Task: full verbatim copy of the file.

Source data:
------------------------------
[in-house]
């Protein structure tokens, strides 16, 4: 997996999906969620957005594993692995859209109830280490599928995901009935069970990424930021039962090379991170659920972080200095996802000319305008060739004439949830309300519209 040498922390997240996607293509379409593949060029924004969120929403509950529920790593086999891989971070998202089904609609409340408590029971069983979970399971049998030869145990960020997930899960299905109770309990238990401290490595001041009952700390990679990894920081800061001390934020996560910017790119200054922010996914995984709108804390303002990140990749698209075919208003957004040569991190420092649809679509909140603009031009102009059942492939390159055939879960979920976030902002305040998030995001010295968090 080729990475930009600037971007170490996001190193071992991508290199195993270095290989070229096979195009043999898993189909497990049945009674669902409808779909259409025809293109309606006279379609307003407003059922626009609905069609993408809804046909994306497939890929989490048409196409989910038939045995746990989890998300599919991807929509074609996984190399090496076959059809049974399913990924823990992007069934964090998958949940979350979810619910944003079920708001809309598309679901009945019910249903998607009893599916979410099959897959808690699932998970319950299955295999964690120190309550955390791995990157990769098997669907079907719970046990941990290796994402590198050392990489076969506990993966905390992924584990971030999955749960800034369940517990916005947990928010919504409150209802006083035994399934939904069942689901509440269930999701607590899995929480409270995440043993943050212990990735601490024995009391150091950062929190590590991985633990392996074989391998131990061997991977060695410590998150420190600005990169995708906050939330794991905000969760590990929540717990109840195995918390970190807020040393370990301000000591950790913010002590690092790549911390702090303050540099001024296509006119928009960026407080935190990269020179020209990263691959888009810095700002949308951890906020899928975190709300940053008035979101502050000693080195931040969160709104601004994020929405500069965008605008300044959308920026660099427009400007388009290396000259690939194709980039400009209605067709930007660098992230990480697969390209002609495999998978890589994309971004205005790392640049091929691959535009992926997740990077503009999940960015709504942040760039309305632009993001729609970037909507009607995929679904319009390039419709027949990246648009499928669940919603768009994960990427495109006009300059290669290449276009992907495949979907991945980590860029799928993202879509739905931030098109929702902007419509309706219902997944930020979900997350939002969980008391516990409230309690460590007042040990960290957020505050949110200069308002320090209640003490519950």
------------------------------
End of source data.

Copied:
[in-house]
């Protein structure tokens, strides 16, 4: 997996999906969620957005594993692995859209109830280490599928995901009935069970990424930021039962090379991170659920972080200095996802000319305008060739004439949830309300519209 040498922390997240996607293509379409593949060029924004969120929403509950529920790593086999891989971070998202089904609609409340408590029971069983979970399971049998030869145990960020997930899960299905109770309990238990401290490595001041009952700390990679990894920081800061001390934020996560910017790119200054922010996914995984709108804390303002990140990749698209075919208003957004040569991190420092649809679509909140603009031009102009059942492939390159055939879960979920976030902002305040998030995001010295968090 080729990475930009600037971007170490996001190193071992991508290199195993270095290989070229096979195009043999898993189909497990049945009674669902409808779909259409025809293109309606006279379609307003407003059922626009609905069609993408809804046909994306497939890929989490048409196409989910038939045995746990989890998300599919991807929509074609996984190399090496076959059809049974399913990924823990992007069934964090998958949940979350979810619910944003079920708001809309598309679901009945019910249903998607009893599916979410099959897959808690699932998970319950299955295999964690120190309550955390791995990157990769098997669907079907719970046990941990290796994402590198050392990489076969506990993966905390992924584990971030999955749960800034369940517990916005947990928010919504409150209802006083035994399934939904069942689901509440269930999701607590899995929480409270995440043993943050212990990735601490024995009391150091950062929190590590991985633990392996074989391998131990061997991977060695410590998150420190600005990169995708906050939330794991905000969760590990929540717990109840195995918390970190807020040393370990301000000591950790913010002590690092790549911390702090303050540099001024296509006119928009960026407080935190990269020179020209990263691959888009810095700002949308951890906020899928975190709300940053008035979101502050000693080195931040969160709104601004994020929405500069965008605008300044959308920026660099427009400007388009290396000259690939194709980039400009209605067709930007660098992230990480697969390209002609495999998978890589994309971004205005790392640049091929691959535009992926997740990077503009999940960015709504942040760039309305632009993001729609970037909507009607995929679904319009390039419709027949990246648009499928669940919603768009994960990427495109006009300059290669290449276009992907495949979907991945980590860029799928993202879509739905931030098109929702902007419509309706219902997944930020979900997350939002969980008391516990409230309690460590007042040990960290957020505050949110200069308002320090209640003490519950």